© Jackie Fullerton 2010 all rights reserved
Ed∙i∙tor n (1649)Okay, I made it up. The dictionary defines editor as “a person who edits material for publication, films, etc.” My definition is closer to the truth. A truth I did not always recognize.
1: an absolute necessity in any writer’s life
A reasonable person (sometimes), I regained my composure and asked Beth Rubin, the editor my friend had recommended, to look at my manuscript.
What an eye-opener.
The simple truth is that editors help writers raise their work to a higher level. My friend told me something that I have repeated to several of my author friends: The ability to tell a story is a gift. A gift that writers should cherish and nurture. However, the ability to look at a manuscript and ferret out the typos, inconsistencies, hyperbole, etc., is the gift of a good editor. For those of you who possess both talents, hats off to you. (However, I urge you not to become complacent. I’ve learned that writers cannot objectively edit their own writing.)
In law school I had taken classes in legal writing. But I have never taken a creative writing class. Let’s say I learned on the job while crafting my first novel. I assumed that in a classroom setting, writers learned the disciplines my editor painstakingly shared with me. Simple things, like one space between sentences—not two. And that darn comma/period goes inside the end quotation mark, not outside. In the heat of writing, I put the comma/period outside the quotation mark over and over and over—much to the chagrin of my editor. (In my defense, I noticed that the British style requires placing commas and periods outside the quotation marks.) Oh well, I’m not in England.
My editor pointed out my obsession with the word “was.” When I used it ten times on a single page, she threatened to fine me in the future. Try writing an entire page without using the word “was.” Trust me, when facing a monetary loss, it can be done.
And what about the proper use of an ellipsis? When a character’s words or thoughts are incomplete, those three little dots come in handy. Especially when I’m writing in the voice of my impatient protagonist, Anne Marshall, whose thoughts frequently drift. I wondered, do you put three dots or four? Do you put spaces between them? And what about …
Mysteries have their own set of rules. A “get-to-the-point” style versus more flowery writing found in many other genres. My natural style was flowery (a polite term for “wordy,” I learned). Together we worked on this. Because of my legal background, my sentences tended to be long and complex. My editor had no trouble breaking one sentence into two or three. And she was right. The narrative read better.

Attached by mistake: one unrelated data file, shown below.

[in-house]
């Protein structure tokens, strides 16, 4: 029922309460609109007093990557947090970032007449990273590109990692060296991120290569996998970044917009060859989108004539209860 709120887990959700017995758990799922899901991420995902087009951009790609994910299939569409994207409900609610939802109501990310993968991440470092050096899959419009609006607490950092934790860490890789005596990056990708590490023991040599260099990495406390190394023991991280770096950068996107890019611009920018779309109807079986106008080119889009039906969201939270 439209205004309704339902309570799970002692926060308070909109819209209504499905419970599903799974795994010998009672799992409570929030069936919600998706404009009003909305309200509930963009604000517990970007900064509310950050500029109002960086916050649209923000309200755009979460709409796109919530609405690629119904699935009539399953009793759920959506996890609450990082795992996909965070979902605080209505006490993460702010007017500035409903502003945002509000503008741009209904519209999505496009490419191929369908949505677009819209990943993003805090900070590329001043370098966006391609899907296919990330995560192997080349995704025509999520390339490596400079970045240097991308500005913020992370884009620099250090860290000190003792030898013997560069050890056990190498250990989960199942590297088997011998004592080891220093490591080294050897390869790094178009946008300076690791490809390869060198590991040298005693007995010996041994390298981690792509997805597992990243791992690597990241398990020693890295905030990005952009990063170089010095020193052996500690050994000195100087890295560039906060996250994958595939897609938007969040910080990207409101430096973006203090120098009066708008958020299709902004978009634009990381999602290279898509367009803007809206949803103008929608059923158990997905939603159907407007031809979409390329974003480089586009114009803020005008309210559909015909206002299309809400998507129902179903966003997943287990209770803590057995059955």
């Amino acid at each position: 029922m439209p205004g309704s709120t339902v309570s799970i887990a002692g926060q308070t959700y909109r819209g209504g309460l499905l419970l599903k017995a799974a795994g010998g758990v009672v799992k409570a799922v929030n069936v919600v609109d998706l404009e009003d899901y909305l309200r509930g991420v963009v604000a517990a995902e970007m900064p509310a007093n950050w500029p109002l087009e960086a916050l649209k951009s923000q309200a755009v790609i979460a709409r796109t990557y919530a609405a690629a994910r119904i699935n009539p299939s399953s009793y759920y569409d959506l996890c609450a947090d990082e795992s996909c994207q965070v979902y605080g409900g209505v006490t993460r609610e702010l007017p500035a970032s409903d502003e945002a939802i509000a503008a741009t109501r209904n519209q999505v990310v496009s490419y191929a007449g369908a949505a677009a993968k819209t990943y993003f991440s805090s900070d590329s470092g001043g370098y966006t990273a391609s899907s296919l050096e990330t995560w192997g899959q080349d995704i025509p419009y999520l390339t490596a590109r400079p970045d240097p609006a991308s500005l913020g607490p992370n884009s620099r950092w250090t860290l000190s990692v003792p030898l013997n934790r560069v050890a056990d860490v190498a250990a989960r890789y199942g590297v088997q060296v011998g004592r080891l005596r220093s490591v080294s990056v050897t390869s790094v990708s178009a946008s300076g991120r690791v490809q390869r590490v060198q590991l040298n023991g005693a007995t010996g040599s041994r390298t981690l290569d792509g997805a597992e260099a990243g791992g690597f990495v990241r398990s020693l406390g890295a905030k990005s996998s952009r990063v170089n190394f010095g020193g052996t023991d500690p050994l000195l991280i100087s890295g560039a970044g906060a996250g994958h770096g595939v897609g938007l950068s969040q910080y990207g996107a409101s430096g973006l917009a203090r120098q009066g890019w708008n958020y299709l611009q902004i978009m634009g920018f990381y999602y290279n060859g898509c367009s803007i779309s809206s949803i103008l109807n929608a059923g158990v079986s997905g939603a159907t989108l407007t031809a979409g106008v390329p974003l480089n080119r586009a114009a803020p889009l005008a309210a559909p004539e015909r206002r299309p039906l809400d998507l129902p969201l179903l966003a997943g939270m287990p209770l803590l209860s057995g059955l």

The habit I had the most difficulty breaking: overwriting. I cluttered my prose with superfluous adverbs and adjectives, like the multi-layered flourishes in a Jackson Pollock painting. With the help of my editor I can now show, not tell what’s going on and what a character is feeling. Instead of “He was really angry,” I wrote, “His face reddened and the veins in his neck protruded.”
Sometimes her comments were humorous and I would laugh out loud. In describing a love scene I had written, “He admired her amazing breast.” Beth queried, “What is so amazing about her breast—does she have three?”
While editing my first and second books (Revenge Served Cold), I think I have learned more than any creative writing class could have taught me. And my editor and I have developed a wonderful friendship and mutual respect. Her patience is never-ending.
My advice to any new author is to find a good editor and listen to every word of advice you receive. Don’t take the criticism personally. It is intended to improve your writing and mold your wonderful story into a great one.
I recently attended a mystery writers’ conference. The speaker was an agent who stressed the importance of sending all work through the editing process before even considering submission. I looked around. Heads nodded in agreement. They understood the truth that I, as a novice author, took a long time to learn.
I raise a glass to editors everywhere. They accept the challenge of helping writers like me to take a raw manuscript and transform it into something worthy of publishing.
About the author:
Ohio native Jackie Fullerton is a successful businesswoman and attorney. She, her husband Tom and their dog, Flash divide their time between the Columbus, Ohio area and Florida. She is also the author of Piercing the Veil.